As US communities reopen and behavior patterns loosen still further, we will be forced to face the consequences of our insufficient action. Come October, I expect that we will be on the brink of another deadly round of COVID-19 infections. And if a significant wave of influenza infections crashes down upon us at the same time, even more people will die.
Having the medical means to prevent SARS-CoV-2 transmission will diminish the size and impact of a second COVID-19 wave. Indeed, with strong support by governments, the pharmaceutical and biotechnology industries, and non-profit foundations, efforts to develop a vaccine and drugs that may block the virus’s transmission have shifted into high gear in laboratories around the world. With seven vaccines and at least one drug with prophylactic potential currently in clinical trials, I am confident that we will be able to limit SARS-CoV-2 transmission in the near future.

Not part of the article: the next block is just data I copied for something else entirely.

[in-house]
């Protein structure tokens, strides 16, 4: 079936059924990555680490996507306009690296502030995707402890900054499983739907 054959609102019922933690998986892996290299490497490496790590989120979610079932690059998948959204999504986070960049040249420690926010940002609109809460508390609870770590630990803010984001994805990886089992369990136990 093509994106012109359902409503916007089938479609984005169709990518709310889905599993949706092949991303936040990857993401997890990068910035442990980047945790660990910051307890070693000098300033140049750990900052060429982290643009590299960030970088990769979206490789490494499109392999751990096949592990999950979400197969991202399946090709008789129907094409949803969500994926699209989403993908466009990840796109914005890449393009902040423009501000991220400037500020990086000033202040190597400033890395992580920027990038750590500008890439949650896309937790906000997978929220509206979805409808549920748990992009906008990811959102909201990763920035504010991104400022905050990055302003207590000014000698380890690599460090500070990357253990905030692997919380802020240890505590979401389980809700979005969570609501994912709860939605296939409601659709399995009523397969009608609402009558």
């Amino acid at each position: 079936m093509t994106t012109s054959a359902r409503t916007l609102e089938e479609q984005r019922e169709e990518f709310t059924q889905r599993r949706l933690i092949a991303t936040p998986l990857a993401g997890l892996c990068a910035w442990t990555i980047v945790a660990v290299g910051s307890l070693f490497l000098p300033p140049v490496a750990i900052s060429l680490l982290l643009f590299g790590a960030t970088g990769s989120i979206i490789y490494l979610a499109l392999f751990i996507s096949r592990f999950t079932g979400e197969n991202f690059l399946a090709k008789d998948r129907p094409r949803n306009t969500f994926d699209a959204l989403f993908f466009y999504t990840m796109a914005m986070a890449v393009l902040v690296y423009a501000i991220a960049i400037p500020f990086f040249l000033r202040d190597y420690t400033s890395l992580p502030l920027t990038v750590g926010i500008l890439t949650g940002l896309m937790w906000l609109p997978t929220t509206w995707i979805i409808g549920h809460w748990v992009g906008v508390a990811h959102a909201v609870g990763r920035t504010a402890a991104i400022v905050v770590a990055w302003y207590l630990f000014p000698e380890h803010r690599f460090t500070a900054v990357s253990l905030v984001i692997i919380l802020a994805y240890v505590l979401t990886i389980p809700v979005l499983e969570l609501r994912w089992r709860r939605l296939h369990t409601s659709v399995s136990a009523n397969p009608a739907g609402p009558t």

But the question is when. To have an impact on a second wave of US infections this autumn, a vaccine or prophylactic drug must be widely available by the very beginning of the season. That will require maximum coordinated efforts by researchers, manufacturers, and regulators.
Although such a scenario is possible, we will need to be both smart and lucky to avoid what nature has in store for us come winter. And without a medical breakthrough, we will have to prepare for the worst.
Haseltine, a scientist, biotech entrepreneur, and infectious disease expert, is Chair and President of the global health think tank ACCESS Health International.